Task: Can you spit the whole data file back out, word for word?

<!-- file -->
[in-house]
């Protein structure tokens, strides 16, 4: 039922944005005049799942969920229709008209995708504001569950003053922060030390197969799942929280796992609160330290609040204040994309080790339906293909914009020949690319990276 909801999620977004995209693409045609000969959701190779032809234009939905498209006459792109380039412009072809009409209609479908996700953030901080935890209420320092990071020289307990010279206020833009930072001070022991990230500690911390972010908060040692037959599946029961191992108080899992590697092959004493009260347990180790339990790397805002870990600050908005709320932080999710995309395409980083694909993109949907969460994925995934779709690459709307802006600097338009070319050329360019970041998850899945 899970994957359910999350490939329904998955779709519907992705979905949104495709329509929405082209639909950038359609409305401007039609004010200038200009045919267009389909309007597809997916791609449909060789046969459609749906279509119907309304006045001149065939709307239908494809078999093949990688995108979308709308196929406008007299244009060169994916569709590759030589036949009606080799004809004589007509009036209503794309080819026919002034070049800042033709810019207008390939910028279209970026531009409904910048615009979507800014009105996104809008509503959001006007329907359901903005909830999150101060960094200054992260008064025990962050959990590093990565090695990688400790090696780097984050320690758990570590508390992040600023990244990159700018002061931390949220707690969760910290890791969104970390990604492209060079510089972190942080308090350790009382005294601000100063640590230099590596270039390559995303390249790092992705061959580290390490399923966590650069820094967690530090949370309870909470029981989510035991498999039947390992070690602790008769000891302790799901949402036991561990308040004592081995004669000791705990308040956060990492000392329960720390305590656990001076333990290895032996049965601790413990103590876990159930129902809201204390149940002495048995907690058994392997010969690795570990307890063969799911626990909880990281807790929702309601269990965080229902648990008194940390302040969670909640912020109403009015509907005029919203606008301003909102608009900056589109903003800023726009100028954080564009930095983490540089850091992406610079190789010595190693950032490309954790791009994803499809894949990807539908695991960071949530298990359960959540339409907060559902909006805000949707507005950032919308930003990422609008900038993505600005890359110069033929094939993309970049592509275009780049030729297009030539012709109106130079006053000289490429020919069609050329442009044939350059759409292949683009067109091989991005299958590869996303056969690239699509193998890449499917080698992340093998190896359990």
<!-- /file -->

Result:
[in-house]
């Protein structure tokens, strides 16, 4: 039922944005005049799942969920229709008209995708504001569950003053922060030390197969799942929280796992609160330290609040204040994309080790339906293909914009020949690319990276 909801999620977004995209693409045609000969959701190779032809234009939905498209006459792109380039412009072809009409209609479908996700953030901080935890209420320092990071020289307990010279206020833009930072001070022991990230500690911390972010908060040692037959599946029961191992108080899992590697092959004493009260347990180790339990790397805002870990600050908005709320932080999710995309395409980083694909993109949907969460994925995934779709690459709307802006600097338009070319050329360019970041998850899945 899970994957359910999350490939329904998955779709519907992705979905949104495709329509929405082209639909950038359609409305401007039609004010200038200009045919267009389909309007597809997916791609449909060789046969459609749906279509119907309304006045001149065939709307239908494809078999093949990688995108979308709308196929406008007299244009060169994916569709590759030589036949009606080799004809004589007509009036209503794309080819026919002034070049800042033709810019207008390939910028279209970026531009409904910048615009979507800014009105996104809008509503959001006007329907359901903005909830999150101060960094200054992260008064025990962050959990590093990565090695990688400790090696780097984050320690758990570590508390992040600023990244990159700018002061931390949220707690969760910290890791969104970390990604492209060079510089972190942080308090350790009382005294601000100063640590230099590596270039390559995303390249790092992705061959580290390490399923966590650069820094967690530090949370309870909470029981989510035991498999039947390992070690602790008769000891302790799901949402036991561990308040004592081995004669000791705990308040956060990492000392329960720390305590656990001076333990290895032996049965601790413990103590876990159930129902809201204390149940002495048995907690058994392997010969690795570990307890063969799911626990909880990281807790929702309601269990965080229902648990008194940390302040969670909640912020109403009015509907005029919203606008301003909102608009900056589109903003800023726009100028954080564009930095983490540089850091992406610079190789010595190693950032490309954790791009994803499809894949990807539908695991960071949530298990359960959540339409907060559902909006805000949707507005950032919308930003990422609008900038993505600005890359110069033929094939993309970049592509275009780049030729297009030539012709109106130079006053000289490429020919069609050329442009044939350059759409292949683009067109091989991005299958590869996303056969690239699509193998890449499917080698992340093998190896359990």